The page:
The song “Dancing Through Life” from the musical Wicked keeps running through my head this morning. I love the light melody juxtaposed to the satire of the lyrics:
“Dancing through life,
Swaying and sweeping and always keeping cool,
Life is fraughtless when you’re thoughtless,
Those who don’t try never look foolish…”
At the same time, I keep thinking about Japanese director Akira Kurosawa’s observation that “To be an artist means never to avert your eyes.”
“Don’t try, don’t look foolish” versus “Don’t avert your eyes”
Resistance sometimes comes from the desire to not look foolish; it always comes from the desire to not see.
When we feel resistance in any form, it’s because we haven’t fully committed to seeing what’s true. We want to be thoughtless so life can be fraughtless. We want to avert our eyes. There are painful truths we don’t want to know we know.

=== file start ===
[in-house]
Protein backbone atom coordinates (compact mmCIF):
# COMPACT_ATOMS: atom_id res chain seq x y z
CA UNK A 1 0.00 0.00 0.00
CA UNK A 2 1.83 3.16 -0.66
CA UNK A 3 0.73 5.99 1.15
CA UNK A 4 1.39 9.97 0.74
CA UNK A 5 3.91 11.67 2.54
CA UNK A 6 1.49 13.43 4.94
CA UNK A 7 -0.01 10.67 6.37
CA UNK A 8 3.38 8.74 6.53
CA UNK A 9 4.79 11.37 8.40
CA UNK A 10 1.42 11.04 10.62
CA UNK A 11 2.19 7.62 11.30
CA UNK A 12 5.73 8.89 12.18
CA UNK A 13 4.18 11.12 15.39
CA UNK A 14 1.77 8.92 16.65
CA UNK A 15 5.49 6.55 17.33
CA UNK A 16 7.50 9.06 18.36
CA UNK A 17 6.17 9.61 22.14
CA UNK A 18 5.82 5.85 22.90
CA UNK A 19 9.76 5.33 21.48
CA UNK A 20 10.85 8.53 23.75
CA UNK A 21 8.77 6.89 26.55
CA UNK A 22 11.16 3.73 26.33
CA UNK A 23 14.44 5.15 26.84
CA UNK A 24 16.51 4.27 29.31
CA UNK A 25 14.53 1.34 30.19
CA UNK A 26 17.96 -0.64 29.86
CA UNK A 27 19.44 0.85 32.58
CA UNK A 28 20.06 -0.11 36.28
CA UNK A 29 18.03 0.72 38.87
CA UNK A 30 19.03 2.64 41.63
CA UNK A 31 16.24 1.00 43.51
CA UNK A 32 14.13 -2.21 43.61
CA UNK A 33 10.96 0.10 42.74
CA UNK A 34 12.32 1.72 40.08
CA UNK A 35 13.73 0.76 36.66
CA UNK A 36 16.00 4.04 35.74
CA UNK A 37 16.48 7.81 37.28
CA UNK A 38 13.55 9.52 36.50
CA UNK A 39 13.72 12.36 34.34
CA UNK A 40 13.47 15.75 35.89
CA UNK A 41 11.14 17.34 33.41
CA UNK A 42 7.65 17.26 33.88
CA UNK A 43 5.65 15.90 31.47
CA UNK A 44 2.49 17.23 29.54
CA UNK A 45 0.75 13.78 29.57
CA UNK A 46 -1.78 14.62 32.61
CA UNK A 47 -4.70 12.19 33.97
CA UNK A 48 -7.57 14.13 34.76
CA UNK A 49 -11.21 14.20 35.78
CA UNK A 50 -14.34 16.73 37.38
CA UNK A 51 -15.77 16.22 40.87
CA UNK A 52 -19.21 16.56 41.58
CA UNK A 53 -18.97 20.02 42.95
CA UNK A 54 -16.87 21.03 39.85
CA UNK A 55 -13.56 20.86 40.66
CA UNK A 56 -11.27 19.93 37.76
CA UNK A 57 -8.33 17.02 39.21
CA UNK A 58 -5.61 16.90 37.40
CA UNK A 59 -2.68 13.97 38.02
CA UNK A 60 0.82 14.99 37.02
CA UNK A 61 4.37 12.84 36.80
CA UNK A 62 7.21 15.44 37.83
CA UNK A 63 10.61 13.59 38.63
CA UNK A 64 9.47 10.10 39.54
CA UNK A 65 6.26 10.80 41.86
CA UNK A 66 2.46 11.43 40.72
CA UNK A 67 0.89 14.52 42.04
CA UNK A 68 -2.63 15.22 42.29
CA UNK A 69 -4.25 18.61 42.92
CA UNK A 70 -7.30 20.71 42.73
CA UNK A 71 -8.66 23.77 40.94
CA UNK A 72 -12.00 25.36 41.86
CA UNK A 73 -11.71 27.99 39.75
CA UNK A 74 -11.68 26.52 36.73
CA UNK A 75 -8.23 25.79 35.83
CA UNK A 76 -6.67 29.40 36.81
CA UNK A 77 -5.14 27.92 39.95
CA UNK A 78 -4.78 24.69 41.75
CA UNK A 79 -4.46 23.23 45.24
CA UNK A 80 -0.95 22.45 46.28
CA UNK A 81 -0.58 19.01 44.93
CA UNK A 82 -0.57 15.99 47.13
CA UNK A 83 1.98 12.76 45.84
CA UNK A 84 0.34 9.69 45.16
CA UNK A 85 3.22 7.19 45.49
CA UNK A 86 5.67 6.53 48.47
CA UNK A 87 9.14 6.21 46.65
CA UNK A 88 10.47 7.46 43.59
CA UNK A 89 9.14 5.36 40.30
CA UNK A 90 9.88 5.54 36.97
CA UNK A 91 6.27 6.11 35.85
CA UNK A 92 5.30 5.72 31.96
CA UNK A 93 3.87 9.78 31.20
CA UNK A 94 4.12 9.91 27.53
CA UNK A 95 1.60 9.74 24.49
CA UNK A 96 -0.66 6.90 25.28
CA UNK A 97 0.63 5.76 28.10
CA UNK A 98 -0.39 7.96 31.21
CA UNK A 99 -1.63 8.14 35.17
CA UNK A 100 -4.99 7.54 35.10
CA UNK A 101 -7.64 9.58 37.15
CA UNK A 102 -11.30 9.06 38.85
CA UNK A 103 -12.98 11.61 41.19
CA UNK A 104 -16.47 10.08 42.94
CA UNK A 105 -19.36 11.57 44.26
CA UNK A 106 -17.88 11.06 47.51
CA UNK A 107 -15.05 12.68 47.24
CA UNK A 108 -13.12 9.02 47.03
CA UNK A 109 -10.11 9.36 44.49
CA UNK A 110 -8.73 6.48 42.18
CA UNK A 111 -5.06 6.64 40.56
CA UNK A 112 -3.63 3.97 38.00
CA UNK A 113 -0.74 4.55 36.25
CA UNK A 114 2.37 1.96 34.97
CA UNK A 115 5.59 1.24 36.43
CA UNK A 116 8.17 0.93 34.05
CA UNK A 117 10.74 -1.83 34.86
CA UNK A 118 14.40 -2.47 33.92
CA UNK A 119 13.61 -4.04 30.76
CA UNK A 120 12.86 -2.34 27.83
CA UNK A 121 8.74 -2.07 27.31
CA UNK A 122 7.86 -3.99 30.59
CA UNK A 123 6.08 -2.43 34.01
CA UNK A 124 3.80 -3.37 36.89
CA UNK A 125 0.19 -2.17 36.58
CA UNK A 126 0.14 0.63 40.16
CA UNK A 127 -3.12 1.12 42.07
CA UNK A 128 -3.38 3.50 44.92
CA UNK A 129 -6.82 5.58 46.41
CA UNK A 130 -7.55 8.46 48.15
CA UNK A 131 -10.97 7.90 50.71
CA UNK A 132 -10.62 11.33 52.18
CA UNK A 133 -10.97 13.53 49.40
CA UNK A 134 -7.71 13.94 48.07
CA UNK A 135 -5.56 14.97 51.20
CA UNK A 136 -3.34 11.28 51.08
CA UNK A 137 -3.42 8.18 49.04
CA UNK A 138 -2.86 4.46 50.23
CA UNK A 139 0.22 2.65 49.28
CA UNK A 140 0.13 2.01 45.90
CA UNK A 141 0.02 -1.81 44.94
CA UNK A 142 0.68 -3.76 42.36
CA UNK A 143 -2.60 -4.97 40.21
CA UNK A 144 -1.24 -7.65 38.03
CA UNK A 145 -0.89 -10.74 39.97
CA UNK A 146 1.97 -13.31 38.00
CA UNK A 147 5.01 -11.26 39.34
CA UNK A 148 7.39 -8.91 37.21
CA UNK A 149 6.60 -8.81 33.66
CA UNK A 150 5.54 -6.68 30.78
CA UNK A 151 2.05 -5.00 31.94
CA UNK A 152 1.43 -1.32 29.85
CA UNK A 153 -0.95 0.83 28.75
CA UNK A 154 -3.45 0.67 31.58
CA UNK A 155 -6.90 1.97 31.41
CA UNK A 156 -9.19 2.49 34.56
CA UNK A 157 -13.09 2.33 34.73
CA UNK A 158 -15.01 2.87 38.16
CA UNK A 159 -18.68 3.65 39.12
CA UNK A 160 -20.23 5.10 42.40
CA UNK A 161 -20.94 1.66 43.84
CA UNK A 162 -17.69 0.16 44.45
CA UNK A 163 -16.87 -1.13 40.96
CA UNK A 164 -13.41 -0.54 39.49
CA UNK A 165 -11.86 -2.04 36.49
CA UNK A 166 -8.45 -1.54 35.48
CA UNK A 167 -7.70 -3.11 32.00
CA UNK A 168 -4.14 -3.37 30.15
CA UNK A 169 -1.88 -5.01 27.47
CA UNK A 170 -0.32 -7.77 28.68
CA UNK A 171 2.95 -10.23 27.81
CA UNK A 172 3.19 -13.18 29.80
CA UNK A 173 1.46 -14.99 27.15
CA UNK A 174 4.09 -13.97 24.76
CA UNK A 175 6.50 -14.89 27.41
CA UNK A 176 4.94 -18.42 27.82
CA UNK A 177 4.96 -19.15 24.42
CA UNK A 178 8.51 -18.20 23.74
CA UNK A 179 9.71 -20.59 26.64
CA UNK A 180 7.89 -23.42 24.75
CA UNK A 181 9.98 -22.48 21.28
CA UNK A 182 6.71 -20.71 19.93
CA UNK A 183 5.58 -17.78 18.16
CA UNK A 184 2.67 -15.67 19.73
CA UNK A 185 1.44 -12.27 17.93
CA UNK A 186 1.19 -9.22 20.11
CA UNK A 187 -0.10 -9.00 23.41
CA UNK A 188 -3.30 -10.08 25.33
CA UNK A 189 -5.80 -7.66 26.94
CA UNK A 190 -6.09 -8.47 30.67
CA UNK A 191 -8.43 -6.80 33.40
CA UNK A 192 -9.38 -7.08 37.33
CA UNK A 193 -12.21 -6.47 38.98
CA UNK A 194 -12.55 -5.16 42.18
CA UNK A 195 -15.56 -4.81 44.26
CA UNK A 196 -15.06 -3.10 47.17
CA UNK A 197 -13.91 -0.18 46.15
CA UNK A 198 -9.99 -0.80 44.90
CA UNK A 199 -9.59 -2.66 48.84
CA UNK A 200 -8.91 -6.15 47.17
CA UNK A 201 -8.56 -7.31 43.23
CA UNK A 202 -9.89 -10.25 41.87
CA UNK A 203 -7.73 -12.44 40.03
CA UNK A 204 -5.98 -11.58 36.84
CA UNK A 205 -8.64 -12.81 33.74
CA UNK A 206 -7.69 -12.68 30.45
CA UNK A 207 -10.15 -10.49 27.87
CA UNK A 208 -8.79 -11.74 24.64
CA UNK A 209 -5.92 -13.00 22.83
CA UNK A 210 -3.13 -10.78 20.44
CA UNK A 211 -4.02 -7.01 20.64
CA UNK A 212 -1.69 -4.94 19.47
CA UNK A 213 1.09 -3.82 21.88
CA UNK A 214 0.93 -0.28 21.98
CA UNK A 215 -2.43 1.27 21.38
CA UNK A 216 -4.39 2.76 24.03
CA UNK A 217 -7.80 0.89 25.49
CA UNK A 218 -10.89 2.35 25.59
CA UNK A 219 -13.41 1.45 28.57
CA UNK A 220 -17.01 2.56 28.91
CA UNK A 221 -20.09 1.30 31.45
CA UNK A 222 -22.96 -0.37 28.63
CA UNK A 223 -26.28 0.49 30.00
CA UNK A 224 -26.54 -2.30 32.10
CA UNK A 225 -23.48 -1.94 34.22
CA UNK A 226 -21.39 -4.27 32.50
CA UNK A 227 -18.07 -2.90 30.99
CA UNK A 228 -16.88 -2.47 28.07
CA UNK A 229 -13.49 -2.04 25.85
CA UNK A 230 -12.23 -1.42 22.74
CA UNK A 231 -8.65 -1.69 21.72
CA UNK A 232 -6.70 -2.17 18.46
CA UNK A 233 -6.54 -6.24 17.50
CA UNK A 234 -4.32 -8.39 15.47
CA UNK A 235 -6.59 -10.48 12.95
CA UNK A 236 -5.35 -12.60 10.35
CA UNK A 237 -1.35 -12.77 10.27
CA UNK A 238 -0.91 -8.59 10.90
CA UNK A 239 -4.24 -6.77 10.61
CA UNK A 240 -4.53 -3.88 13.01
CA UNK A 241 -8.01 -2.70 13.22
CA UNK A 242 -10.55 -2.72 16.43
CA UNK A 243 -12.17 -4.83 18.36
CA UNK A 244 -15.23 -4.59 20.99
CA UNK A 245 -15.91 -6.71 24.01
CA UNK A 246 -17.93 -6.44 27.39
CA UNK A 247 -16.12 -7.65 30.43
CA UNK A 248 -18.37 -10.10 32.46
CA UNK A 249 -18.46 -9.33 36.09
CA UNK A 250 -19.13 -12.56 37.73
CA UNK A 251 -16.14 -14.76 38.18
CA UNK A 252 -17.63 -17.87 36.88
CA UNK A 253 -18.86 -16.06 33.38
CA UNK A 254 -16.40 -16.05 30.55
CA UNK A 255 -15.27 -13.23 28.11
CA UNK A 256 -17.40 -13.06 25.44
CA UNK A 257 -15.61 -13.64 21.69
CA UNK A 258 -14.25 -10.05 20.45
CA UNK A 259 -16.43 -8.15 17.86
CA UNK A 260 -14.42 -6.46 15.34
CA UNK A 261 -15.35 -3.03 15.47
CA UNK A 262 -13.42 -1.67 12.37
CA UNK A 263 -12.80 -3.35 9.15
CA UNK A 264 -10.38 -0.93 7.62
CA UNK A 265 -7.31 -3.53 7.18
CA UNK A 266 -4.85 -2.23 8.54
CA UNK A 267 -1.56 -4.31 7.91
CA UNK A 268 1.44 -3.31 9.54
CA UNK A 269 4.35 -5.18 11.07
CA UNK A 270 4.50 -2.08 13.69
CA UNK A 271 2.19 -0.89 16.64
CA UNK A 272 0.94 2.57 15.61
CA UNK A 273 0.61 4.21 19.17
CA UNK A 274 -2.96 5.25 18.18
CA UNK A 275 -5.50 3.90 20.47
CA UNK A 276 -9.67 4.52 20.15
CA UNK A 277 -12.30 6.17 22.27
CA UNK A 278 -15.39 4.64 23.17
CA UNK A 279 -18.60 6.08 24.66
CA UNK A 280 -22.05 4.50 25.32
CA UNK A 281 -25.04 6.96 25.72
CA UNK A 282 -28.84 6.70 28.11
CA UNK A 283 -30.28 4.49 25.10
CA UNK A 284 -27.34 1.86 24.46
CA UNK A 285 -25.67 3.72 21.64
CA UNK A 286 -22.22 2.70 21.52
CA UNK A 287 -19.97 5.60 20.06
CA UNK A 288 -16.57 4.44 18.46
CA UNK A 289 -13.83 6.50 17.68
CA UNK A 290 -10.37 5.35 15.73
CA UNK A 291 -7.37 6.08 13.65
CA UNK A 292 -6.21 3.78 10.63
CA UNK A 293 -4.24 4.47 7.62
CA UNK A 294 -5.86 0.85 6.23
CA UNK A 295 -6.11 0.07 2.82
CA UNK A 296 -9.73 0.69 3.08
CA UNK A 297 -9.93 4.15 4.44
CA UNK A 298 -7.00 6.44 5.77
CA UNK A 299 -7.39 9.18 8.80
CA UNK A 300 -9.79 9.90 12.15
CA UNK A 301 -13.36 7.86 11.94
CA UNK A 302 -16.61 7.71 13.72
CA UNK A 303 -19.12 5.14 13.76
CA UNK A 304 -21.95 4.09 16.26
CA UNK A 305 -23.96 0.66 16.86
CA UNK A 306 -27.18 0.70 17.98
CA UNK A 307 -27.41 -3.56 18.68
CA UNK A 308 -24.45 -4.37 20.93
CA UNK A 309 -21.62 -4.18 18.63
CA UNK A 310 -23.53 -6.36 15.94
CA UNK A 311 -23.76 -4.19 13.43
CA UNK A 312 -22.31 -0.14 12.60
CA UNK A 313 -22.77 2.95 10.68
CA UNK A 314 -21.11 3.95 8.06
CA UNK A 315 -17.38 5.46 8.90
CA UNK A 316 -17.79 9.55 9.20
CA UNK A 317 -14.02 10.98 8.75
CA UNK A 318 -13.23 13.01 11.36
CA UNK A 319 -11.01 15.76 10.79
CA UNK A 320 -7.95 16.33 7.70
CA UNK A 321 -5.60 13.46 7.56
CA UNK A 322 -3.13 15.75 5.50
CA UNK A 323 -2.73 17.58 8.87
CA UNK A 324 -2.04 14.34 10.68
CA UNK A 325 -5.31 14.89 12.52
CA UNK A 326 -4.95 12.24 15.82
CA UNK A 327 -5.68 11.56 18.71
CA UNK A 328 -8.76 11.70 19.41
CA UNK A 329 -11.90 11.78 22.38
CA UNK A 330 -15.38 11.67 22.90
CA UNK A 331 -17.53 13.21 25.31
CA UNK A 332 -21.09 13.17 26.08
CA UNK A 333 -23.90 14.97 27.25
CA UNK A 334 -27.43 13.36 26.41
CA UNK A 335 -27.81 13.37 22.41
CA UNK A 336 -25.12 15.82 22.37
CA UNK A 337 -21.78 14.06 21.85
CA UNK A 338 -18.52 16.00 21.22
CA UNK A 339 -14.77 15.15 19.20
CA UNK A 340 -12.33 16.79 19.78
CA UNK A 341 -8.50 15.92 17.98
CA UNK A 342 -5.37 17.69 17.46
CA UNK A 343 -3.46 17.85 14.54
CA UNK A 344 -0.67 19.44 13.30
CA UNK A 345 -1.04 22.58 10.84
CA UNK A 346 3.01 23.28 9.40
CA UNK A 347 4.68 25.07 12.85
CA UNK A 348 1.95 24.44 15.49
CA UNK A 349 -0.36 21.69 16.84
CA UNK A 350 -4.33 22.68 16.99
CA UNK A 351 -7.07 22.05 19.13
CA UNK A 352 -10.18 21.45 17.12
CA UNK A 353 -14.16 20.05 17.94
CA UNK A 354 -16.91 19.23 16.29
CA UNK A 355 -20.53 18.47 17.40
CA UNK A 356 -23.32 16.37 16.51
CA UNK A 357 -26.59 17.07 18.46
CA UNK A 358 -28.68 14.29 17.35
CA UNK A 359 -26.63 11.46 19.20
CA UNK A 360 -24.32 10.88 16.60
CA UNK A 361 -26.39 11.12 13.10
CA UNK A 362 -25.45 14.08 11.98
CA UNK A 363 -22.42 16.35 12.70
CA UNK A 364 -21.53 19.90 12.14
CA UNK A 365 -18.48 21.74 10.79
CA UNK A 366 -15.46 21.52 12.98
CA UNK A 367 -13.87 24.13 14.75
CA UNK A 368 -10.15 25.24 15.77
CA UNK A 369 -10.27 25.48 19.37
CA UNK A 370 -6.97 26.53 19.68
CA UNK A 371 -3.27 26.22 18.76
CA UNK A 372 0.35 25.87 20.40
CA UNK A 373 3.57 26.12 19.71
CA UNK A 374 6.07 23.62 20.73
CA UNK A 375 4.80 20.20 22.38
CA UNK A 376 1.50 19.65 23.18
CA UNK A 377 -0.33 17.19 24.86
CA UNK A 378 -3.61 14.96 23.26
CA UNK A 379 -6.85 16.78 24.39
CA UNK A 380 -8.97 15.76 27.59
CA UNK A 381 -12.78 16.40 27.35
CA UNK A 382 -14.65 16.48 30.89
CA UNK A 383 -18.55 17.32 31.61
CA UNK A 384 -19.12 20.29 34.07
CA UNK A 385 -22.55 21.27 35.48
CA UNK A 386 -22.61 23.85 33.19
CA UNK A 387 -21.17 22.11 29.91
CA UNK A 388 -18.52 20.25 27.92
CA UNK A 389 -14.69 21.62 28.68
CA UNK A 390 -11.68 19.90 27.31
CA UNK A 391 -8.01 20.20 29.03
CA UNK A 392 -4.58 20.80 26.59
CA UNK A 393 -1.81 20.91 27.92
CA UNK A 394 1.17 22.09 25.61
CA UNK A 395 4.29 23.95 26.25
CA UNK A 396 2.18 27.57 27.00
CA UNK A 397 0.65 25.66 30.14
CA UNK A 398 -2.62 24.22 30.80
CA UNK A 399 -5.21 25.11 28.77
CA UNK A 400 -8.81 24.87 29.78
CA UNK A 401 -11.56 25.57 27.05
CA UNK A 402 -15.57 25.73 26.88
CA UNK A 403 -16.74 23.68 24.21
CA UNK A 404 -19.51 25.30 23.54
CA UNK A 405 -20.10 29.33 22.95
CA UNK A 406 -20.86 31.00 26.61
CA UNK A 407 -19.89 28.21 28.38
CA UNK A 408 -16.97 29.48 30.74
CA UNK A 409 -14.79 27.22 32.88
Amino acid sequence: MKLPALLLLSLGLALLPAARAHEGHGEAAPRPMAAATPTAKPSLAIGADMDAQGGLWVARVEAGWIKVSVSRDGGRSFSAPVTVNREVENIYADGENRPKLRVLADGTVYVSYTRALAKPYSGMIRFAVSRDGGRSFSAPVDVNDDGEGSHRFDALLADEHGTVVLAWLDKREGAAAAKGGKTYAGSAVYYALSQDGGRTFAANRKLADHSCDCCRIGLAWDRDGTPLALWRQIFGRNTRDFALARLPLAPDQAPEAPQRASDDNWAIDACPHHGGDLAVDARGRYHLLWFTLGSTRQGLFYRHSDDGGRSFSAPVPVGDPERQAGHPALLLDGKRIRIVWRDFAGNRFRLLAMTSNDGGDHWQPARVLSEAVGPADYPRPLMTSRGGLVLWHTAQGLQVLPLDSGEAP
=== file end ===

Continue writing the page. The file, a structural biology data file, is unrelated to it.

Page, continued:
But the resistance, the very thing you struggle with and perhaps wish would disappear, is actually your saving grace.
As long as you feel resistance, you haven’t given up. If even the smallest part of you still wants to write, that crucial part isn’t willing to just dance through life. You don’t really want to, as the song suggests, “Stop studying strife and learn to live the unexamined life.”
You can’t help but look. Maybe you can’t look very long, but you can’t stop trying. As you build your capacity to look longer and longer before you avert your eyes, you build your capacity to be the artist you were born to be.
Here’s the kicker, when you learn to look long and hard, when you learn to really see, you see that – amidst the pain, fear and strife you want to avert your eyes from – there is beauty, music and joy.
You still want to dance. You dance, not to avoid reality, but to embrace life fully. You dance with your eyes open.